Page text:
James Silva could be the Quentin Tarentino of videogames. I can't remember right now, but I've probably laid that on a few other developers. Forget about that, this guy is it. He's coming out with The Dishwasher for XBLA later this year, after having won a contest where Microsoft deigns to work with you. He's a one man army, and while Dish looks pretty tight, Survival Crisis Z is a long-buried classic.
Survival horror has always meant 3D to me, I didn't encounter the genre until Alone In The Dark and then the Resident Evil games. Since then, I've had zombie dreams on a quintennial basis (on average). Zombie dreams fucking rule. If you don't have them, I recommend it. The action, the fear, the progressive increase in numbers, the characters, the scenarios, and occasionally the superhuman abilities. I've dreamed it all; been a cop, been a kid moving to a city before the outbreak, been a vampire fighting zombies, taken on slow zombies, fast zombies, even philosophical zombies (not to be confused with this). This game gave me the radical survivalism fantasy combined with the fear. Mere sprites and chilling sounds, and the subtle peeling of the interactivity...
It starts off with just zombies, slow, dead, easy. We're all comfortable with zombies, after all we live in a modern consumer economy - zombies are manageable. Then you start doing the missions to investigate the nature of this calamity, it lays the fast zombies on you, 28 Days Later style, just to turn the heat up a bit. Then it starts teasing at something deeper, the sirens, the late-night lights with their whispers and flashing faces. Then they bring out the children with their time-space jutsu, then the Silent Hill treatment, the lapse of any rational frame, the far-fetched scientific explanation turned to dust, the reeling, the rising chants and chimes before you burst out the door and find your world is changed. Underlying these progression devices is the use of chaos to keep things unpredictable. People and enemies are spawned stochastically, which has the effect of producing a million little vignettes of sudden shock and regretful loss. And yet, all the people that come with you, inevitably dying due to stupid AI, are like expendable casualties. You know that, like in GTA, they're just cardboard cut-outs mass-produced by die rolls. Unlike GTA, there's this sense of guilt for their loss, which blends against the eternal recurrence of that loss, and the implied meaningless of it. It works all too well; a feeling of depression echoes over time, amplified by the clips of dialogue between doomed characters, and this attrition of the soul makes the rest of the horror truly effective. Illogical space, randomness, apparent hopelessness, a sensation that can only be described as moral terror.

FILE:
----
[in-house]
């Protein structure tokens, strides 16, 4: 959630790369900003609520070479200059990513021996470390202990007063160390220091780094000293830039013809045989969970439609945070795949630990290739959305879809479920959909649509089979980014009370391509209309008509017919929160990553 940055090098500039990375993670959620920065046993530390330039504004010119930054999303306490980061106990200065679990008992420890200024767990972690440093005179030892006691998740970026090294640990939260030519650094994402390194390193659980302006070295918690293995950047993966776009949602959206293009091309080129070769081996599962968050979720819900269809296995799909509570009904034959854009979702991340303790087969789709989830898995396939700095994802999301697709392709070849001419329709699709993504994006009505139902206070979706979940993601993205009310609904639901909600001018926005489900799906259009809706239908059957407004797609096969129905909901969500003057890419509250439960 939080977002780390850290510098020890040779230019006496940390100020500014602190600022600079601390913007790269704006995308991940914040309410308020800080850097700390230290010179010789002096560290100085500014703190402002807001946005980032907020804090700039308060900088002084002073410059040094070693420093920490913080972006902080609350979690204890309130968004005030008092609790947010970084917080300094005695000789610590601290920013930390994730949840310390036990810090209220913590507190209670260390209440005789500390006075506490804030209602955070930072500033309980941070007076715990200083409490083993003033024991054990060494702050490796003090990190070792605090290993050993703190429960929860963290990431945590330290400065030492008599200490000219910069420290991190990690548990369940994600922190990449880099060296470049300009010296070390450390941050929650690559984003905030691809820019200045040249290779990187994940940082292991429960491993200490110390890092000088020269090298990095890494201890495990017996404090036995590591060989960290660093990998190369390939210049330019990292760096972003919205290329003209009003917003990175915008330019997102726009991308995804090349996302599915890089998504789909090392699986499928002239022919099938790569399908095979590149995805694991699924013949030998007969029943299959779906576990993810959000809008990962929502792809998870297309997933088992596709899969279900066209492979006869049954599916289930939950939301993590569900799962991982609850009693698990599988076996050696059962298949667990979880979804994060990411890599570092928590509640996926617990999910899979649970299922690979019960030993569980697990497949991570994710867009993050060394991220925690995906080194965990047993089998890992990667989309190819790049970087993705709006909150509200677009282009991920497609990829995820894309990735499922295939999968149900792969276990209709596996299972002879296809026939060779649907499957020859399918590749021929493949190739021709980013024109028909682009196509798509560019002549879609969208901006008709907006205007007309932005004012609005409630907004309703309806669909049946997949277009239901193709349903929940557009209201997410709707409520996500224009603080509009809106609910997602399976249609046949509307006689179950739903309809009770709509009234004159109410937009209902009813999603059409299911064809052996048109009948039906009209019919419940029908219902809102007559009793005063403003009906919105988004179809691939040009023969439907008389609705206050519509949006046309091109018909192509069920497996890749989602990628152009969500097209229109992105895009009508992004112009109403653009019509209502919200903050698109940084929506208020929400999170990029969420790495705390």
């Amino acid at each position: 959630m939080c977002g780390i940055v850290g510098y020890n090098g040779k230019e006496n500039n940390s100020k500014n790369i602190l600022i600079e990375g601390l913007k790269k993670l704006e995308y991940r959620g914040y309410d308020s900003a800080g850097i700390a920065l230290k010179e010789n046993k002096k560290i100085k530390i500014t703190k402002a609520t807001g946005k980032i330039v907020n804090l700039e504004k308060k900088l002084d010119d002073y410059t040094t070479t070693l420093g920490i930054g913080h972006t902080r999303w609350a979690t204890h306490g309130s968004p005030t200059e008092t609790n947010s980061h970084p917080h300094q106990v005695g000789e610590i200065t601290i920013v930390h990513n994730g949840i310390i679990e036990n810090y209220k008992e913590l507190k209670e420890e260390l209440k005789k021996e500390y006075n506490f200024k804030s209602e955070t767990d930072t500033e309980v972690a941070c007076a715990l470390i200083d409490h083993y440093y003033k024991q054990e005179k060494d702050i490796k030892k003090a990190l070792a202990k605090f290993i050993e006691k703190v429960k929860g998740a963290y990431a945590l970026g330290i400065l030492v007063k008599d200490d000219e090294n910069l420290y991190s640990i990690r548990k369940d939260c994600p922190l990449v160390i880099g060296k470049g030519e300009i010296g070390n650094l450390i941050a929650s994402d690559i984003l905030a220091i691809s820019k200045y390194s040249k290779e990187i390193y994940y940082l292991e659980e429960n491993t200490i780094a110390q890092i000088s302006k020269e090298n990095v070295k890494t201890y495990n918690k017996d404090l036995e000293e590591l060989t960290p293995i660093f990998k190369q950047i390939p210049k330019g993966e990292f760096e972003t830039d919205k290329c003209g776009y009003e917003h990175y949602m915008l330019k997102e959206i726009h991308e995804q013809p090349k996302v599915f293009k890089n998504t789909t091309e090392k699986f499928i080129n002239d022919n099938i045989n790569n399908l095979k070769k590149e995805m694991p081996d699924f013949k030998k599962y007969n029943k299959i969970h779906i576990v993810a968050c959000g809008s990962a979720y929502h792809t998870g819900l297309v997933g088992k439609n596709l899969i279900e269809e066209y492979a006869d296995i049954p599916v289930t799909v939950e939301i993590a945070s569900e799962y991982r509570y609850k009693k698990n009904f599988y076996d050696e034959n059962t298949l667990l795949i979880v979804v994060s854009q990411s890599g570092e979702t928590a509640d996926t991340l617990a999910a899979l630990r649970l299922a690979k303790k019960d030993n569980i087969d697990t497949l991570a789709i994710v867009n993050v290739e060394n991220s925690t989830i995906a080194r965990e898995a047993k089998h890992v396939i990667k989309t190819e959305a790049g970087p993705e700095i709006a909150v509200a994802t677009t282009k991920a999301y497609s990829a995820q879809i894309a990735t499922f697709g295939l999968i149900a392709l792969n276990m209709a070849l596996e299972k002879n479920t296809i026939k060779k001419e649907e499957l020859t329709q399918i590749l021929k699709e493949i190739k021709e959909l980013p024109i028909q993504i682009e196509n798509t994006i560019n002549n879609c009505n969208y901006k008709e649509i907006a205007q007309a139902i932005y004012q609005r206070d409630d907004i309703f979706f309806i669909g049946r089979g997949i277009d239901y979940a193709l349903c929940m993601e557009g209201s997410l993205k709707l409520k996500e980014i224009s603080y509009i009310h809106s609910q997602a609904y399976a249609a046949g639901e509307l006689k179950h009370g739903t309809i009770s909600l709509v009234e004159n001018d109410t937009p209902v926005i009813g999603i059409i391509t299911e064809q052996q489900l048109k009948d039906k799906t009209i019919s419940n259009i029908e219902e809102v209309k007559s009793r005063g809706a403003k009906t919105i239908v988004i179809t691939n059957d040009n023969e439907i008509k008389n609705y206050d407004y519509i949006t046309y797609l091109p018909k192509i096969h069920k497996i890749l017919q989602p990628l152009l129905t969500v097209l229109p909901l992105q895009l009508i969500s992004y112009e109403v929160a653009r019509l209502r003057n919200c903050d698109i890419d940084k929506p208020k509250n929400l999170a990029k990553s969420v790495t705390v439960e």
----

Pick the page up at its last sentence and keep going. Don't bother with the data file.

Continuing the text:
It's like this guy has taken every effective trope of survival horror, blended it into a bloody puree, and then threw in the power of procedural content to make the ultimate survival horror game. It's like what Jackie Brown was to blaxploitation.
Play episode 3 as the surgeon, buy as many passive skills as possible combined with the sentry gun skill, and use Adrenaline whenever you're in a boss fight. The gameplay will roll smoothly if you play like this, and you'll get a good dose of the narrative. For the more open-ended types, you can try being a hacker, trader, or hunter, and play factions off the rebels and SWAT forces, letting petty politics distract you from real understanding and through that, survival.
(Ed: Robert has some things to add.)
Survival Crisis Z would be best formulated as "Robotron" + "The Sims" x "Zombies!". What come out of this formula is a game with a cornucopia of ways to advance. Quite an accomplishment for a downloadable game, proving that deep gameplay does not require 21st century technology.
The game is conscious of its formula, dividing play into two modes: "Arcade" and "Story". The "Arcade" mode leans towards its Robotron roots: the objective of staying alive as long as possible is attained mostly by smart use of positioning and handling of weapons. The "Story" mode is more like The Sims, where the player requires food and rest, can purchase property, improve skills, make alliances and (sometimes with the help of duct tape and a car battery) socially interact with NPCs. But both modes are all about survival as the game will constantly attack the player with countless aggressive zombies.
The game proclaims in its Readme that SCZ is a bit overwhelming at first. Luckily, the ReadMe acts as a manual to help the player understand all the possibilities in the game and get to where the fun is at: playing with all these possibilities. Want a social-political strategy game? Take missions and make alliances with the Rebels, SWATs or stay neutral. Want an RPG-dungeon crawl? Build up a party, scavage the dangerous buildings and loot money to buy better weapons and skills. Want an exciting adventure? Follow the game's story and use the town's resources to delve deeper and deeper into the truth why the city has been taken over by the zombie horde. Want to rake up a high score to be proud of? Kick up Arcade mode and shoot everything that moves, or if it makes you feel safer, also everything that doesn't move.
The game emphasizes itself as "old-school" (it even discourages playing with the mouse!), yet with all the emergent play found in modern games. But for all its emergency and modernity, SCZ still keeps the qualities of old-school games: fixed cameras, no loading times, cruelling challenges and a zany underground attitude remenis of zombie flicks and noisy arcades.